Feidhlim Harty wrote:Hi Kat, what you're describing sounds like either a gravel reed bed system or a soil based constructed wetland system - or a combination of these approaches. (If you're interested in the main differences they're on www.wetlandsystems.ie/reedbedsystems.html) In Ireland, given our climate, average water consumption and water quality requirements - the typical size for a constructed wetland is about 100m2 (about 1000ft2) for a 3 bedroom house. A gravel reed bed will be about half that size. Here we use bulrush (or cattail in the US), common reed (the tall thatching reed), yellow flag Iris and a few others.
In arid climates such as the one you first read about, the system size would be a lot smaller and use a different range of plants, but the principle is identical. Basically the plants not only take up nutrients and provide evapotranspiration, but they also act like a creche for bacteria - providing just the right biological environment for them to thrive and party hard on the abundant supply of food (contaminants to you and me). And yes, the water can be really really clean at the outlet end - all for no electricity inputs and a wildlife habitat to boot!
I first heard of Constructed Wetlands in the early 1990s when our local town of about 10,000 people was planning to build a longer pipe (I kid you not!) as a solution to the sewage problem, and pump it further out into the local harbour. A group of local residents did a lot of research and organised the first Irish Constructed Wetland conference. My mother was one of those residents (chief protagonist actually) and so I got really interested in the whole area. What the book does is speaks to the sewage newbies about the whole range of options available: conventional systems, natural ones like I've described here, and hard-core eco such as willow systems and dry toilets. My ultimate aim is to get clean water back into every stream and river in the country - not unlike Paul's plans at world domination, but smaller scale.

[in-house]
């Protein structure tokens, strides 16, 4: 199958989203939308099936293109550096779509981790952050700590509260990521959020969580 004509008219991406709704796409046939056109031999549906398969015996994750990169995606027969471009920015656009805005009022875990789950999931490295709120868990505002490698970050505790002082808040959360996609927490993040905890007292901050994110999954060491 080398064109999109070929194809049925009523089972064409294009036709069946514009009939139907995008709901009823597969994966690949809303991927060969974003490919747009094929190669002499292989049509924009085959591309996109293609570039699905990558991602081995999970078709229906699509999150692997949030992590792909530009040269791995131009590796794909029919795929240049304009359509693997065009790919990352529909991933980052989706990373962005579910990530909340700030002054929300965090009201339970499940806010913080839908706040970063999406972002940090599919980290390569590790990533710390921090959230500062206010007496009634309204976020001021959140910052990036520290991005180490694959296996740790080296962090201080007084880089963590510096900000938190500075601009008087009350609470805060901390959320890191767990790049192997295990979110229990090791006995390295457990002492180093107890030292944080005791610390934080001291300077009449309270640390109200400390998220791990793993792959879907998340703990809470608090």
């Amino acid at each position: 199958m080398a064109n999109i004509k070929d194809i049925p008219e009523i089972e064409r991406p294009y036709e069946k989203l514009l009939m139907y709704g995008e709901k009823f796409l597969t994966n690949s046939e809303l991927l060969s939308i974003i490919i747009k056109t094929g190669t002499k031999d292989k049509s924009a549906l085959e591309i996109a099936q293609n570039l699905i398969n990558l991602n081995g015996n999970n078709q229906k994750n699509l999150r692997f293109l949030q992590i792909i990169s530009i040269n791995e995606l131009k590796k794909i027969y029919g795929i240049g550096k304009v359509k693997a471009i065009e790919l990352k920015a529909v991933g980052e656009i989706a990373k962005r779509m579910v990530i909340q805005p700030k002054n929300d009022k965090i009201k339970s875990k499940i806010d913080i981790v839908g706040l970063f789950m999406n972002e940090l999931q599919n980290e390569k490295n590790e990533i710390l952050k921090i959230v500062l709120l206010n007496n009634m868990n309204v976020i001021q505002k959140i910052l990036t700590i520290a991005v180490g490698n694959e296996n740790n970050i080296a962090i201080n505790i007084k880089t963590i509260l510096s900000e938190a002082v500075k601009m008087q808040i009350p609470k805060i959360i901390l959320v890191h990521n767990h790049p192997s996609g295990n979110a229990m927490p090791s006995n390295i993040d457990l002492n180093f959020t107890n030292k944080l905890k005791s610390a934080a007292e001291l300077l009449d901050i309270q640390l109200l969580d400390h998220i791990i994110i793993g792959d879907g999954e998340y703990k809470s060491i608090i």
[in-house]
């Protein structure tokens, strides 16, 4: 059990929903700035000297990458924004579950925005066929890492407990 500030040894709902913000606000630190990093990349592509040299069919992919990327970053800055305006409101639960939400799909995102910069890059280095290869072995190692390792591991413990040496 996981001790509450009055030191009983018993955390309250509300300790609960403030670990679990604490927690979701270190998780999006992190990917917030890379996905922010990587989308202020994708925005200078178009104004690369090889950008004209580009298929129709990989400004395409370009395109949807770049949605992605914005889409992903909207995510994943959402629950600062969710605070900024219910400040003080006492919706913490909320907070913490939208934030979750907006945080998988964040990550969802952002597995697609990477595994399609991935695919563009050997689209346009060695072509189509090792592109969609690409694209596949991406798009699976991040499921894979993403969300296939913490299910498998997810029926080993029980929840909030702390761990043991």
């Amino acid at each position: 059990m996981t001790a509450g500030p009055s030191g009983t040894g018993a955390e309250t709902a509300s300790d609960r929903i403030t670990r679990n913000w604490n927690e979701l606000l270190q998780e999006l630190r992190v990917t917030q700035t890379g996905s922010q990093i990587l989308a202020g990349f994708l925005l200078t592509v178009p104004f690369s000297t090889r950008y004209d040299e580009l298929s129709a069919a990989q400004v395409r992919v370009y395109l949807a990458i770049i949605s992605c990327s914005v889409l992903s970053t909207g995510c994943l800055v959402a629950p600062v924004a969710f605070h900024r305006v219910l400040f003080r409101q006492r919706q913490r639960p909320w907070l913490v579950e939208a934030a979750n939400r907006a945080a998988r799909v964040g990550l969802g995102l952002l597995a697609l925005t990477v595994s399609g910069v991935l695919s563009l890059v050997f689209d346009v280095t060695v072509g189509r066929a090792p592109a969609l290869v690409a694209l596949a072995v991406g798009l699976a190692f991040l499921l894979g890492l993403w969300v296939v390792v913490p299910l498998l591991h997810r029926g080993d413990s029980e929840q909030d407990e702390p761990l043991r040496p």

At that conference, Dr. Don Hammer of the Tennessee Valley Authority spoke about soil based constructed wetlands, and how they helped to get a local lake back from the brink of extinction, so to speak. He outlined how maintenance free they were - and I was besotted. The rest, as they say apparently, is history.
Feidhlim Harty wrote:Hi Kat, thank you for the kind words, always happy to be of help!
If you're doing your research, check out my website for background information. It's at www.wetlandsystems.ie . Send off an email to me if you want me to send you on a copy of my constructed wetland information document.